Told by Swami Sri Yukteswar in Autobiography of a Yogi.
“In the quiet of night I busied myself over a comparison of the Bible and the scriptures of Sanatan Dharma. Quoting the words of the blessed Lord Jesus, I showed that his teachings were in essence one with the revelations of the Vedas. To my relief, my book was finished in a short time; I realized that this speedy blessing was due to the grace of my Param-Guru-Maharaj. The chapters first appeared in the Sadhusambad journal; later they were privately printed as a book by one of my Kidderpore disciples.
“The morning after I had concluded my literary efforts,” Master continued, “I went to the Rai Ghat here to bathe in the Ganges. The ghat was deserted; I stood still for awhile, enjoying the sunny peace. After a dip in the sparkling waters, I started for home. The only sound in the silence was that of my Ganges-drenched cloth, swish-swashing with every step. As I passed beyond the site of the large banyan tree near the river bank, a strong impulse urged me to look back. There, under the shade of the banyan, and surrounded by a few disciples, sat the great Babaji!
“‘Greetings, Swamiji!’ The beautiful voice of the master rang out to assure me I was not dreaming. ‘I see you have successfully completed your book. As I promised, I am here to thank you.’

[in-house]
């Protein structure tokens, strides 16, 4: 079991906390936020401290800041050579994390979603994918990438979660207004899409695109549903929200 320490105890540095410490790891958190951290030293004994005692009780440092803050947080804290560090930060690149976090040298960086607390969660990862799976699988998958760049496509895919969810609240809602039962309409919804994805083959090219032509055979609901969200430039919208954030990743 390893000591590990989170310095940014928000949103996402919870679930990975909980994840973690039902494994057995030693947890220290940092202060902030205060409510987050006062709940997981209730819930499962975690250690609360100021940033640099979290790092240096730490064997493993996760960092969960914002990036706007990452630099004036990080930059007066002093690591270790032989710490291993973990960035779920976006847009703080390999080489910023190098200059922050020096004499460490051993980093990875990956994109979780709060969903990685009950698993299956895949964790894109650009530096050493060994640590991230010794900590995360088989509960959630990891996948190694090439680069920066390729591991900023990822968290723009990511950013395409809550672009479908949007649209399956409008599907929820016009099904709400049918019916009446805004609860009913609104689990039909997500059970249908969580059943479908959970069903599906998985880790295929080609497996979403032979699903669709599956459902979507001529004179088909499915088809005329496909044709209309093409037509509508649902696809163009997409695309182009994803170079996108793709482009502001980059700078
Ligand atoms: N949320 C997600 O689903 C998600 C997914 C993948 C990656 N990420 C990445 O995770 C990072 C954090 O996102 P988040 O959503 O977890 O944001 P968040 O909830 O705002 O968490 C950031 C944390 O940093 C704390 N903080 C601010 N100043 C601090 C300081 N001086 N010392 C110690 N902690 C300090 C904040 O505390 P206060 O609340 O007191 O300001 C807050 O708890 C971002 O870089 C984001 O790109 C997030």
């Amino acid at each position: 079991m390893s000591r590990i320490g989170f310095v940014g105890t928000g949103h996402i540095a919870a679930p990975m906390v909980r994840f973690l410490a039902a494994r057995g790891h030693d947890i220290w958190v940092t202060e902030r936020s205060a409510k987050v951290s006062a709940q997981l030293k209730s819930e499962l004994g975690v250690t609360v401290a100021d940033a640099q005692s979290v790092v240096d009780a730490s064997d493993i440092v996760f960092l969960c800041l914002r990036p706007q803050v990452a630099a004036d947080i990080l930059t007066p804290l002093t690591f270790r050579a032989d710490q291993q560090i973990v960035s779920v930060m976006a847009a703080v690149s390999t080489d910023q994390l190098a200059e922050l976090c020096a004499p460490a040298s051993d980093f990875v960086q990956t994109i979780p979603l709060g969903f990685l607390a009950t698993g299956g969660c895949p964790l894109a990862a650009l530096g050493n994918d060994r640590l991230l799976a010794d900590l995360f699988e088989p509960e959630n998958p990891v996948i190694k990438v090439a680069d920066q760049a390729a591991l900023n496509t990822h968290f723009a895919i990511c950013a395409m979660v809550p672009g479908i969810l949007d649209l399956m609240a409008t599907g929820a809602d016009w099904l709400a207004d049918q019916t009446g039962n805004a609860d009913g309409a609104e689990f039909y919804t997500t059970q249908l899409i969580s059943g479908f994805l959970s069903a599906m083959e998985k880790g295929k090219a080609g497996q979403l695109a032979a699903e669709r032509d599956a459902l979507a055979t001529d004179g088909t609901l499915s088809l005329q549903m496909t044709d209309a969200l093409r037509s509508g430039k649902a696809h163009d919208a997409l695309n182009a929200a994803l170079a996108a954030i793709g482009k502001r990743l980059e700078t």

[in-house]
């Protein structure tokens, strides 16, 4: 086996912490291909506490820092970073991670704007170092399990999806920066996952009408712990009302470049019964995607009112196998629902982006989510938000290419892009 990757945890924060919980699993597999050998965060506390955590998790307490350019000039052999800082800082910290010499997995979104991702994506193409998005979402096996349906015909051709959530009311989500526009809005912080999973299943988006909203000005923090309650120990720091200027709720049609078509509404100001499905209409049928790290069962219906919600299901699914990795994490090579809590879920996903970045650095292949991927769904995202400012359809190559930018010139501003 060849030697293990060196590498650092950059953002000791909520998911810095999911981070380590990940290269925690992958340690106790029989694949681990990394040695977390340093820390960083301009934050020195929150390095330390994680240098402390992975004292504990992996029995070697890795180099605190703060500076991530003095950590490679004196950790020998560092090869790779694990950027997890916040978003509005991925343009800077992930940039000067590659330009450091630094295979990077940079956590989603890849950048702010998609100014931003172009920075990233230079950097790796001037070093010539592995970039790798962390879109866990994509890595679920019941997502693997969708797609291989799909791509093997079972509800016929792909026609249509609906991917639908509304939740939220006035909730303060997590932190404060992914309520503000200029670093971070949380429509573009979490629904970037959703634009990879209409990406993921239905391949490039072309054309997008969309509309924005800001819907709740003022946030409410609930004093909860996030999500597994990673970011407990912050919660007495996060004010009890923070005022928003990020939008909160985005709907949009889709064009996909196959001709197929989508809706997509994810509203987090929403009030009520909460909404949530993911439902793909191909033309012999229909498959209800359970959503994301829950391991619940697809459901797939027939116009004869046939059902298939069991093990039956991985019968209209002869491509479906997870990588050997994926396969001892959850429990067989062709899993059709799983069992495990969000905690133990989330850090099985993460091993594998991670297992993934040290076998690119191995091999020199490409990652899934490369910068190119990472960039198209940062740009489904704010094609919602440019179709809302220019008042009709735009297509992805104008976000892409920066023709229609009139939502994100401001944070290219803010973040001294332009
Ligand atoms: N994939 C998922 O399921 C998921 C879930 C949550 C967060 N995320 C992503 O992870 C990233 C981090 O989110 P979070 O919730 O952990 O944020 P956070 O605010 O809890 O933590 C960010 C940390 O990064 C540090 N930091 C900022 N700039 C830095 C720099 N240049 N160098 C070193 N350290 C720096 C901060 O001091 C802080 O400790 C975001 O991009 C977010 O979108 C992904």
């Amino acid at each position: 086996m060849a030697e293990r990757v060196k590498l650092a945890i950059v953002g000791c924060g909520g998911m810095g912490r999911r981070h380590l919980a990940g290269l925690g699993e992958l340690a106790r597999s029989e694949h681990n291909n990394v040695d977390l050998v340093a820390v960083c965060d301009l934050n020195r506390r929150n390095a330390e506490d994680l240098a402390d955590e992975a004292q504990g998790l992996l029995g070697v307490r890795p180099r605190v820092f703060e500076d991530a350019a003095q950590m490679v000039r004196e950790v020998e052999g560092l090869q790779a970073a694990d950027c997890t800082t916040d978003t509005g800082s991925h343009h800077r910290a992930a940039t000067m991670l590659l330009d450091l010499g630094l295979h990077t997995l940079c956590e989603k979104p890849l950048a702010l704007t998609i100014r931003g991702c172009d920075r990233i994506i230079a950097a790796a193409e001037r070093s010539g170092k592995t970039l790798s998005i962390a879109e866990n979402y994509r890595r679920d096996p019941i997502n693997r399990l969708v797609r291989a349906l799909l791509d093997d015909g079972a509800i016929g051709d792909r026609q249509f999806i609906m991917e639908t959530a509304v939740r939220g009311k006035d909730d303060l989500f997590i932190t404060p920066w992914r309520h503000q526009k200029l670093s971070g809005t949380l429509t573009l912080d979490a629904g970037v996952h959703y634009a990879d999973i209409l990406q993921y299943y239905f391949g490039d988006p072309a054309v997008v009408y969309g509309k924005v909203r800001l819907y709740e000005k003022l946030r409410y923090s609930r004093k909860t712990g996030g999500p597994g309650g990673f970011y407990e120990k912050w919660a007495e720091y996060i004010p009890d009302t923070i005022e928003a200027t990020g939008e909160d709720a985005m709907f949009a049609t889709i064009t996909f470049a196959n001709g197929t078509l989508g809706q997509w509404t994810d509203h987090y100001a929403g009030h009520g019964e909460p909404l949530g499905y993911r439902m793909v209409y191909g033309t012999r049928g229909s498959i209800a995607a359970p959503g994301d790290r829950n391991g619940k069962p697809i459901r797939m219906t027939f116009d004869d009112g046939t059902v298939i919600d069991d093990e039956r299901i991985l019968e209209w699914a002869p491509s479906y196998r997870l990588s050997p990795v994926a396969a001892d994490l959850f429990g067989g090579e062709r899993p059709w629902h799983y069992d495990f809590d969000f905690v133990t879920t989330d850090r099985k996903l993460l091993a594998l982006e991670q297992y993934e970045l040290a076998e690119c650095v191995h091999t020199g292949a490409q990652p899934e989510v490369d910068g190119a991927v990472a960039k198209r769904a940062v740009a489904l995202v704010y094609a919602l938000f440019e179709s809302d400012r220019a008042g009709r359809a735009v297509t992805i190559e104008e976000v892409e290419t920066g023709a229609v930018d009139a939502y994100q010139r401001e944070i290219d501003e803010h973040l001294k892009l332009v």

“With a fast-beating heart, I prostrated myself fully at his feet. ‘Param-guruji,’ I said imploringly, ‘will you and your chelas not honor my near-by home with your presence?’
“The supreme guru smilingly declined. ‘No, child,’ he said, ‘we are people who like the shelter of trees; this spot is quite comfortable.’
“‘Please tarry awhile, Master.’ I gazed entreatingly at him. ‘I shall be back at once with some special sweetmeats.’
“When I returned in a few minutes with a dish of delicacies, lo! the lordly banyan no longer sheltered the celestial troupe. I searched all around the ghat, but in my heart I knew the little band had already fled on etheric wings.
“I was deeply hurt. ‘Even if we meet again, I would not care to talk to him,’ I assured myself. ‘He was unkind to leave me so suddenly.’ This was a wrath of love, of course, and nothing more.
“A few months later I visited Lahiri Mahasaya in Benares. As I entered his little parlor, my guru smiled in greeting.
“‘Welcome, Yukteswar,’ he said. ‘Did you just meet Babaji at the threshold of my room?’
“‘Why, no,’ I answered in surprise.